USDA


Photo: __Jens__/Flickr

Lunch in the Time of COVID-19: What Schools Need Now to Ensure Kids Don’t Go Hungry During a Pandemic

, senior analyst, Food and Environment

Regular readers will know that I take a pretty dim view of the Trump administration’s Department of Agriculture and many of its anti-science, anti-farmer, and just plain mean-spirited actions over the past three years. The administration is also getting a lot of things (very) wrong in its response to the novel coronavirus disease (COVID-19). But last week, the USDA got something right when it moved to help two states facing serious virus outbreaks ensure that schoolchildren can access free and reduced-priced meals even when schools are closed during this emergency. Unfortunately, schools and the children they serve across the nation are likely to need a lot more of this support in the weeks and months ahead. Read more >

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Bettina Elias Siegel’s “Kid Food” Explains My Daughter’s Love Affair with a Fast Food Chain

, Economist

I’m not a purist about much when it comes to parenting, and that’s by design. And so, I confess: on occasion, our family indulges in a fast food meal, mostly out of what feels like necessity—think ill-planned long car rides or exhaustion after a stomach bug that started at 1 AM. Read more >

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Trick or Treat? 5 Ways the USDA Secretary Has Pranked Us

, senior analyst, Food and Environment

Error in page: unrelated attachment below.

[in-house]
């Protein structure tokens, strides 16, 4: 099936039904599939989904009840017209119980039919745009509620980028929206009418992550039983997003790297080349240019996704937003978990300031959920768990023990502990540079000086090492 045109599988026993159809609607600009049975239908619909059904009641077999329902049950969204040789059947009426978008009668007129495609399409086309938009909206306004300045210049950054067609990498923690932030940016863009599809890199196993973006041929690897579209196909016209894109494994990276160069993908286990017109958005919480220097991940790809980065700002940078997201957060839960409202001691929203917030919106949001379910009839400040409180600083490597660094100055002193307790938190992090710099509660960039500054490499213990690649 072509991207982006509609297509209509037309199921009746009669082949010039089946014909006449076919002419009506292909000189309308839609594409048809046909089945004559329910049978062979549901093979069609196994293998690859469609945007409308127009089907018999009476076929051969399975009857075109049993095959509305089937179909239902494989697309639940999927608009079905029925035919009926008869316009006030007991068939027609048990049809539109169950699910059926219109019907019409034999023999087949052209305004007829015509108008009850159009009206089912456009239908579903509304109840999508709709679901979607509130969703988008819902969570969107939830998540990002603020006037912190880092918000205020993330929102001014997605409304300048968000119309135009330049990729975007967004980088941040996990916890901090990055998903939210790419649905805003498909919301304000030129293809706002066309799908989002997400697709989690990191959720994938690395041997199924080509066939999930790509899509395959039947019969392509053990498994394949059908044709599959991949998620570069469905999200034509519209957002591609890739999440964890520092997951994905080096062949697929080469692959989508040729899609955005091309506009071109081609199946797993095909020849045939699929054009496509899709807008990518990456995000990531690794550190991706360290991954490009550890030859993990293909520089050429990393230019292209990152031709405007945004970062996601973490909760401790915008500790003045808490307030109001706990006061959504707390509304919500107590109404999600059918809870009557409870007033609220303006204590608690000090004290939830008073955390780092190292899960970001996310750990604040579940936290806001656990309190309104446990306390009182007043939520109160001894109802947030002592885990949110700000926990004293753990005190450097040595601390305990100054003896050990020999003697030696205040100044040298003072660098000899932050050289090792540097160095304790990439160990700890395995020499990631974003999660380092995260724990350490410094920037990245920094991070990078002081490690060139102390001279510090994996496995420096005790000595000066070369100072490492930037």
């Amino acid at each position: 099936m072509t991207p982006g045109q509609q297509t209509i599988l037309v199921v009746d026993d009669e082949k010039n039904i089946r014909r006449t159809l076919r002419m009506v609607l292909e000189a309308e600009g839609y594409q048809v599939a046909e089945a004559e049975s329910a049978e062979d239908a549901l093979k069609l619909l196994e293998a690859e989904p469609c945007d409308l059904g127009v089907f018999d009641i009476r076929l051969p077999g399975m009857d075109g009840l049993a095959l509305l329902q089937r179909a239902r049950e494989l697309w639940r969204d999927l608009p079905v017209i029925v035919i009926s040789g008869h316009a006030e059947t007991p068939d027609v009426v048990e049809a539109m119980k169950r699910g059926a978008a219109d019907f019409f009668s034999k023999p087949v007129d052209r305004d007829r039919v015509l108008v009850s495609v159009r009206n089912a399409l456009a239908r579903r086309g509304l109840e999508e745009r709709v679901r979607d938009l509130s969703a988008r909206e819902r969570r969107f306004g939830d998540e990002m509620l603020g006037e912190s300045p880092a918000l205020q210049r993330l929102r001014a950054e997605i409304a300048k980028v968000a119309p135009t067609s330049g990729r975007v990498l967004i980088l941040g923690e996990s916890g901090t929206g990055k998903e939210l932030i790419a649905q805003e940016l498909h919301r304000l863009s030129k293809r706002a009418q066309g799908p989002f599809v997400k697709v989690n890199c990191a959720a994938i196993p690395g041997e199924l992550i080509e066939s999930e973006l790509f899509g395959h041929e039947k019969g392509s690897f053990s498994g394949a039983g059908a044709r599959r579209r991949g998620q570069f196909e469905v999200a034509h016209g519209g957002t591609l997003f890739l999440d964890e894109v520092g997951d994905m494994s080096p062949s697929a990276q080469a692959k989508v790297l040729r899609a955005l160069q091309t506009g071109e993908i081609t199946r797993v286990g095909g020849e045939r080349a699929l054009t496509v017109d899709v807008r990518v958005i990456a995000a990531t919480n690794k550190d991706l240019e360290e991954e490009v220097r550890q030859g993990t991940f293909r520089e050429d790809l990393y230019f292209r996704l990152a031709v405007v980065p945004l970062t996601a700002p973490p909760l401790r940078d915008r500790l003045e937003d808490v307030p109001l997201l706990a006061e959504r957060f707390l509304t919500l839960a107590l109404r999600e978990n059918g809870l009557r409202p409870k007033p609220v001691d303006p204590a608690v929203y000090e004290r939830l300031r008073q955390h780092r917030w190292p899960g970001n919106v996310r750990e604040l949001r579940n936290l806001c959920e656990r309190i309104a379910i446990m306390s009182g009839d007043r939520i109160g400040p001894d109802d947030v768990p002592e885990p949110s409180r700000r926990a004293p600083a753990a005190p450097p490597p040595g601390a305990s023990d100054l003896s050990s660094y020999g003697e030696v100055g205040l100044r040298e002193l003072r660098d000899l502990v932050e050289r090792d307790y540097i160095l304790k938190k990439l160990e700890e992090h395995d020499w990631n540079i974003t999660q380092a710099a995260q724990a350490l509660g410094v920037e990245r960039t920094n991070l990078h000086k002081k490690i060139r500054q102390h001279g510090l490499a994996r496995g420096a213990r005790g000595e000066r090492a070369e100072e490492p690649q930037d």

It’s fun when little kids put on costumes and pretend to be things they’re not. It’s less fun when high-ranking government officials disguise their true identities and intentions. The Trump administration is rife with officials who pose as public servants but are actually swamp creatures—doing the bidding of various industries, lining their own pockets, or both. It goes right up to the top. But the official I want to talk about during this week of masks and disguises is the administration’s Secretary of Agriculture. George Ervin Perdue III goes by the folksy nickname, “Sonny.” And that’s just the beginning of the façade. Read more >

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Trump Axing Advisory Committees Is Bad for Farmers and Nation’s Food Supply

, Economist

Earlier this summer, the Trump administration issued an Executive Order that would arbitrarily eliminate one-third of all federal advisory committees (FACs) not mandated by statute across the government, while restricting an agency’s ability to form new FACs. FACs provide an avenue for outside experts and stakeholders to weigh in on federal programs and policies, including roughly 150 that advise the US Department of Agriculture (USDA) on a variety of food and farming issues. Secretary of Agriculture Sonny Perdue and other agency and department heads have until today to make these cuts. Read more >

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Adults Behaving Badly: Climate Edition

, Economist

Young people shouldn’t have to organize a global climate strike. That’s our job. Read more >

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